Toward a Common Goal

Although the first dance has come to a close, Shahab and Lepczyk will continue their collaboration into subsequent phases of the project. And as Shahab’s research progresses, so will iterations of Lepczyk’s choreography.

Shahab will next introduce beads into the microfluidic channel to see how they respond to the acoustic waves, then eventually cells. She will continue to consult with Davalos on potential applications for acoustic cell sorting throughout these next phases.

While the implications for biomedical engineering continue to be an important motivator of the project, both Shahab and Lepczyk said one of the most exciting results so far has come from the involvement of the student dancers.  

“We had a group of students coming from different backgrounds, different majors, and different levels of experience, then we put them in this confined space and gave them a task,” said Shahab. “And they enjoyed it.”  

Lepczyk was also impressed by the students’ cooperation and teamwork, as well as their willingness to connect with each other while working towards a common goal. “They got to know people they wouldn’t have met otherwise,” she said. “When you move and dance together, you begin to understand each other better. I’ve seen that with dance. There’s a communal feeling of humanity. You’re together, and you’re working together.”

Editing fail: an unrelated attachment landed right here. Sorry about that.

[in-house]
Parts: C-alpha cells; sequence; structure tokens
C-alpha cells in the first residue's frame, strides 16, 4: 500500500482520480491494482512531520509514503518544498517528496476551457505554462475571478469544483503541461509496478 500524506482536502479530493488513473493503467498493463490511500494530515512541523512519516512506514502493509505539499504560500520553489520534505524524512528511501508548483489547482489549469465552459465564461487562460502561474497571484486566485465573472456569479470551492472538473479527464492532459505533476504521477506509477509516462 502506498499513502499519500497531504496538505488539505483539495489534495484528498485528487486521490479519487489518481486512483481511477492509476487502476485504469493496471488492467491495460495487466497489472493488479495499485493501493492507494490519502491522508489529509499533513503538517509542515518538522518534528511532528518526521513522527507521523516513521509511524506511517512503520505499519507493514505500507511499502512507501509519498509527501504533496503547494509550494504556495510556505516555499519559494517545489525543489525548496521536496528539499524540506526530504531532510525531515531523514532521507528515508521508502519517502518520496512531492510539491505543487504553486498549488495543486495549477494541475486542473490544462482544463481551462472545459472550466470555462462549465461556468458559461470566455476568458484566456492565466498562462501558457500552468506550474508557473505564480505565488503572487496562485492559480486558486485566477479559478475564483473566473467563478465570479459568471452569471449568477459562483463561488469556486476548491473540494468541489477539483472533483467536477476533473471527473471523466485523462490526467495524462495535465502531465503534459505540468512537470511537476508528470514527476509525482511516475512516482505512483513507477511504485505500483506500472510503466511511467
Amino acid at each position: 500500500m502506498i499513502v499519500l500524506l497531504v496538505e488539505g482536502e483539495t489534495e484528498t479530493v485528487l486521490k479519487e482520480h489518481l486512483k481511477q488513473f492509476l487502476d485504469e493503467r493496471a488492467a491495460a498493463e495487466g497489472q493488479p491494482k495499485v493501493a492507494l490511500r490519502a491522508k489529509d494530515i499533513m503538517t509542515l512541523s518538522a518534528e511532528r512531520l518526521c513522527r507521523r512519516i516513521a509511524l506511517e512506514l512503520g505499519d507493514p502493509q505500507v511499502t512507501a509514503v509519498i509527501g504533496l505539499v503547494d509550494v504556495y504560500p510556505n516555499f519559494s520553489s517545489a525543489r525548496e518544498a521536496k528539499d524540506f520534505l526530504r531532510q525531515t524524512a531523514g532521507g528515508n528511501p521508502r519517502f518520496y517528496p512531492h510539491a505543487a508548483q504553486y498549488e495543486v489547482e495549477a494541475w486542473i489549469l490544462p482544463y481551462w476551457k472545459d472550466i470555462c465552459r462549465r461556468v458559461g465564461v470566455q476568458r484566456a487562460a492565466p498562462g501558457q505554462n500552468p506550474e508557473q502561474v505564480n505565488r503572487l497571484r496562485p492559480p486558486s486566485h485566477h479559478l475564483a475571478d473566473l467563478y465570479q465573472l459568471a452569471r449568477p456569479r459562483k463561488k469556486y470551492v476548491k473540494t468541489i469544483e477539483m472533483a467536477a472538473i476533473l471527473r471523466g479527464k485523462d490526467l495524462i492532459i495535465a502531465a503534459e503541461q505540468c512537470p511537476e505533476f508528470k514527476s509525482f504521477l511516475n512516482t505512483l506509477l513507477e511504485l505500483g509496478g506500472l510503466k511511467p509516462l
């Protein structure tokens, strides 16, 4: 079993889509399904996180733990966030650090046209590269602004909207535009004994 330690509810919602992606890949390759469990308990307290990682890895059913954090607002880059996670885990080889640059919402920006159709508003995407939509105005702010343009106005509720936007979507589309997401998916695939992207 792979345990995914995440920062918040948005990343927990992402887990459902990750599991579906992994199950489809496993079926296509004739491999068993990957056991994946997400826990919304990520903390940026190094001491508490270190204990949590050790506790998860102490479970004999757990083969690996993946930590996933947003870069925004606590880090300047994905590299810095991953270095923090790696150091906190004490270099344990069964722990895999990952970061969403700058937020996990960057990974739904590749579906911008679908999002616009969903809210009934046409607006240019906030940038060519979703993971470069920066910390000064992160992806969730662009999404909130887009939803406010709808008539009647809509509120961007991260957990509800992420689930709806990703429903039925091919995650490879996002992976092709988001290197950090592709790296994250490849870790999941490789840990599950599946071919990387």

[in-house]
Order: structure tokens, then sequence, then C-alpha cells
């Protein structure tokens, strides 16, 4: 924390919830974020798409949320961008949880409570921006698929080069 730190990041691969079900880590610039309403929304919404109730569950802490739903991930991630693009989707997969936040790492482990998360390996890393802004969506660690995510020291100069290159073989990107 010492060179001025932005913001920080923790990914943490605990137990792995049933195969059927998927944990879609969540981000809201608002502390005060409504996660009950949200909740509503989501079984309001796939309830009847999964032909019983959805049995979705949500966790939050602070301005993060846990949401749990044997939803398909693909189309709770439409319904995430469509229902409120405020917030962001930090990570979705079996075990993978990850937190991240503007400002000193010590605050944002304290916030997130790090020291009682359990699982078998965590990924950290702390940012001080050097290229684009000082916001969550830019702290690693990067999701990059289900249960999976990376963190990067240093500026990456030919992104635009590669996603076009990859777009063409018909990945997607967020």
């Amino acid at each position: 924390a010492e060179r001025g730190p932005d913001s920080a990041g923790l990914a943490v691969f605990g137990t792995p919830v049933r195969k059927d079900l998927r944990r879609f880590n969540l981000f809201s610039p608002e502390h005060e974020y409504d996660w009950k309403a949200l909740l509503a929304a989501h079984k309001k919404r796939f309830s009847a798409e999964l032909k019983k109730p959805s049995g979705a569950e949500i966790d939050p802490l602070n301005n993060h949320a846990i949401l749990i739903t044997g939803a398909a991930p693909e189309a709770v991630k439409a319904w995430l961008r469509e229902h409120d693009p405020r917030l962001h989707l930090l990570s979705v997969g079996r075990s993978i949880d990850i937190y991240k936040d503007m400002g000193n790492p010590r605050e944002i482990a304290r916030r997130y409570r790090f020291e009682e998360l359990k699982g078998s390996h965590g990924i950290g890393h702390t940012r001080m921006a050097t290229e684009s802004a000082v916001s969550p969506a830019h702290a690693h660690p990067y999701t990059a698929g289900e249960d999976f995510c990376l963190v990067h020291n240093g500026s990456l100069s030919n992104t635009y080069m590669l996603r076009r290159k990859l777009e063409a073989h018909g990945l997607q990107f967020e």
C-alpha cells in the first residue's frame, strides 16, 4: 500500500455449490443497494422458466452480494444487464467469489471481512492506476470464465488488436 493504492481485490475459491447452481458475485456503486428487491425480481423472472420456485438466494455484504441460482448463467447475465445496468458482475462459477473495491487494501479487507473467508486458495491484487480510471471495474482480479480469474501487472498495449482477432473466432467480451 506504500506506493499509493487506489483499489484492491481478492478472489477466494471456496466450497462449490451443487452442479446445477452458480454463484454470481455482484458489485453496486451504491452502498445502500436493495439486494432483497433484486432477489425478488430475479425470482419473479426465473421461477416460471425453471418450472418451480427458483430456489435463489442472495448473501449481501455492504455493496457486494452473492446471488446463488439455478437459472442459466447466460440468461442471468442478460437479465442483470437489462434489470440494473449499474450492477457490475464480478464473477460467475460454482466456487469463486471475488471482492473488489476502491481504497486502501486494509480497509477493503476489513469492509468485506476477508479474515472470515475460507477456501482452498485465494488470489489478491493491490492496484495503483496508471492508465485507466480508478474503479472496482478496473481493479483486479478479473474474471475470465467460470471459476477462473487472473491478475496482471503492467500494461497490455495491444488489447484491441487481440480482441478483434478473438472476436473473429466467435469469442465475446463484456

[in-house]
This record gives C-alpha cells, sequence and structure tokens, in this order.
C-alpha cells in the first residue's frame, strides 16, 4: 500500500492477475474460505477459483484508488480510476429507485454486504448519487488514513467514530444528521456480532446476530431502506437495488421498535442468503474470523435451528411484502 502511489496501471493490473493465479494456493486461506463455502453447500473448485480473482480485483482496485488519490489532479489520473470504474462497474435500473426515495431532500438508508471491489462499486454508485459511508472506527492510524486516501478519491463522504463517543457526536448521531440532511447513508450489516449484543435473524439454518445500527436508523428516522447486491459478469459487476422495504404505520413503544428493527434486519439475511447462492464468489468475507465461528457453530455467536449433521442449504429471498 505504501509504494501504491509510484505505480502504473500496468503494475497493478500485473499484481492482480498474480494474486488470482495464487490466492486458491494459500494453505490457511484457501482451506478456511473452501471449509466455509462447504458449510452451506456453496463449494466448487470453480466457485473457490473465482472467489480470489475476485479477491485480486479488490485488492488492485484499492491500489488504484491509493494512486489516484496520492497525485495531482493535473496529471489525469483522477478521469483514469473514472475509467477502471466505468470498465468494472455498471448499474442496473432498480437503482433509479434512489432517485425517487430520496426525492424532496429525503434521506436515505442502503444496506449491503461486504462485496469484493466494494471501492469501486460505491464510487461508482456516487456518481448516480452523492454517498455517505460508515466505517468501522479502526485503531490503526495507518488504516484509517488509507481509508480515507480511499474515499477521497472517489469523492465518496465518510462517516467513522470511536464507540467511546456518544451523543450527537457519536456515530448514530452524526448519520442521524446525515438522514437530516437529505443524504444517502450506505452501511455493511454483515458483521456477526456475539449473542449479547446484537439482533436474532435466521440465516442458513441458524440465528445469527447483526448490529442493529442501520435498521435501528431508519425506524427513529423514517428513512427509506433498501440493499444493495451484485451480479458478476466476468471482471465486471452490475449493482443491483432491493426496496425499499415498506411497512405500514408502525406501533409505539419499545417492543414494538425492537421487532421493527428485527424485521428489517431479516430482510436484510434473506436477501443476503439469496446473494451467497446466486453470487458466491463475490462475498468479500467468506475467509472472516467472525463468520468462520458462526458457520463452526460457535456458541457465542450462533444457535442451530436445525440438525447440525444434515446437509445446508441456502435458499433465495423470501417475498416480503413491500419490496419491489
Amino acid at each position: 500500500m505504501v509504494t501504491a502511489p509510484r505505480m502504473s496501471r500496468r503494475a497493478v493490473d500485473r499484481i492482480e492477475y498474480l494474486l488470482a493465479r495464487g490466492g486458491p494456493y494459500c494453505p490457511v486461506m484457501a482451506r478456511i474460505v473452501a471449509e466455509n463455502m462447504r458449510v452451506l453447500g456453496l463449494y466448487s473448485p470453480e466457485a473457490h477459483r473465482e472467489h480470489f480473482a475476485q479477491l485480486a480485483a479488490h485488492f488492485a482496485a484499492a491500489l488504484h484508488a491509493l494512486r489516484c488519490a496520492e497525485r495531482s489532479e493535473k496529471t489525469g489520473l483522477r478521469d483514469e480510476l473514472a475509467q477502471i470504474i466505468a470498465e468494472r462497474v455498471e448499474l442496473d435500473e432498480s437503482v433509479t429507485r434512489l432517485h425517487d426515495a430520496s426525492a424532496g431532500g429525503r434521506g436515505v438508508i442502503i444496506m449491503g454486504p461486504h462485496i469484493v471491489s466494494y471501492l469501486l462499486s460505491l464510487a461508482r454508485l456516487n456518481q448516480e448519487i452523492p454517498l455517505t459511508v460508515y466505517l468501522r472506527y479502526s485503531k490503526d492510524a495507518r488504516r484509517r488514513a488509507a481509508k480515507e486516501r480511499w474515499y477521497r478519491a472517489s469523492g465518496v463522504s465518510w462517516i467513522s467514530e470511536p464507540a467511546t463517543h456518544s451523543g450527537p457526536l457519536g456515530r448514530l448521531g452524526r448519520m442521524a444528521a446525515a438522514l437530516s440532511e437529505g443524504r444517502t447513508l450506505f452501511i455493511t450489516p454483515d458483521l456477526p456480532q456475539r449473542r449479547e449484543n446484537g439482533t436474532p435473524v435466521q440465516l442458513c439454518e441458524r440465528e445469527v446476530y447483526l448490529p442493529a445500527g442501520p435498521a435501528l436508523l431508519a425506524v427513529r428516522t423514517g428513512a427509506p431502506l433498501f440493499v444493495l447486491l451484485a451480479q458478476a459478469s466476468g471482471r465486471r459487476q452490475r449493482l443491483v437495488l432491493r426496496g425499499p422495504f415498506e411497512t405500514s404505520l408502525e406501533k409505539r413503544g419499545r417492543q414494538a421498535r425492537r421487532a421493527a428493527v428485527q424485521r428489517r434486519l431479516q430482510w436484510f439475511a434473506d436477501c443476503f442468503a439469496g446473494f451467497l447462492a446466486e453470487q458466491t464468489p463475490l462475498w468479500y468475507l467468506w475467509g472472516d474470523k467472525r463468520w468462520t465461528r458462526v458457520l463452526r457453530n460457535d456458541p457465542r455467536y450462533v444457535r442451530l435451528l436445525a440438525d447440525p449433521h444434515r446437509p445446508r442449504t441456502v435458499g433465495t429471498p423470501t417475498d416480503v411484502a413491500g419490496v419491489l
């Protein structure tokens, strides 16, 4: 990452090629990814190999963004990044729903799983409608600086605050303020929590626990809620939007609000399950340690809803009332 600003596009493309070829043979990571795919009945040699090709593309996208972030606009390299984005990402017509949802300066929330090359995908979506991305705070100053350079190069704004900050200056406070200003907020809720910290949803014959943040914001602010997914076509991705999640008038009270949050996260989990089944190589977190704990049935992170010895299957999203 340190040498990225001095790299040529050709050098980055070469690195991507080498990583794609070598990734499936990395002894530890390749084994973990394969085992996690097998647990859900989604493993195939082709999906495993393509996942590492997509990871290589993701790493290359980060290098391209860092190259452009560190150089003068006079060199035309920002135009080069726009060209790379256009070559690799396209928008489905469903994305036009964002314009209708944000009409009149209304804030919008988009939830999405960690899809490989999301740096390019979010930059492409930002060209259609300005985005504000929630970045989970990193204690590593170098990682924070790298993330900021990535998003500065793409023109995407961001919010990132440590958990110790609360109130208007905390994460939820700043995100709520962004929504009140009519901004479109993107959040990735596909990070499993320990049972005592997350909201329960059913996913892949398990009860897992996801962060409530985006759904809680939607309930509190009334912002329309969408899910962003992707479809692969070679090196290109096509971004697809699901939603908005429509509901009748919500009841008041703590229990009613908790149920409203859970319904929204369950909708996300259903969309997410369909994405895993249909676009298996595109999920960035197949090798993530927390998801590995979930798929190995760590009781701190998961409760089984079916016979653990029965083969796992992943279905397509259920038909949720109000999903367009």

Student dancers respond to instruction
Student dancers respond to instruction from Lepczyk during one of the troupe's rehearsals in Theater 101.

Shahab said the project’s aspect of outreach and education also showed students who might not have any exposure to engineering that they have a role to play.

“The concepts in engineering are difficult to understand,” said Shahab. “To help all groups of people – not just scientists and engineers – better appreciate what we’re trying to do and why it’s important, we can use these types of collaborative, interactive visualizations. And the students are contributing to that work by participating in this activity.”

What’s more, she said, they might even have a little fun in the process.

“We can teach students that there’s always a space in their work for fun, for beautiful things,” said Shahab. “And that’s true for me as well. I like this project for many reasons, but for me, it’s so much fun. I enjoy it.”

This project was funded in part by the Virginia Tech Institute for Critical Technology and Applied Science, the Virginia Tech Institute for Creativity, Arts, and Technology, and the Virginia Tech Fralin Life Science Institute.

If you want to have an impact on our students and faculty like those featured in this magazine, go here to support the College of Engineering. For more information, call (540) 231-3628.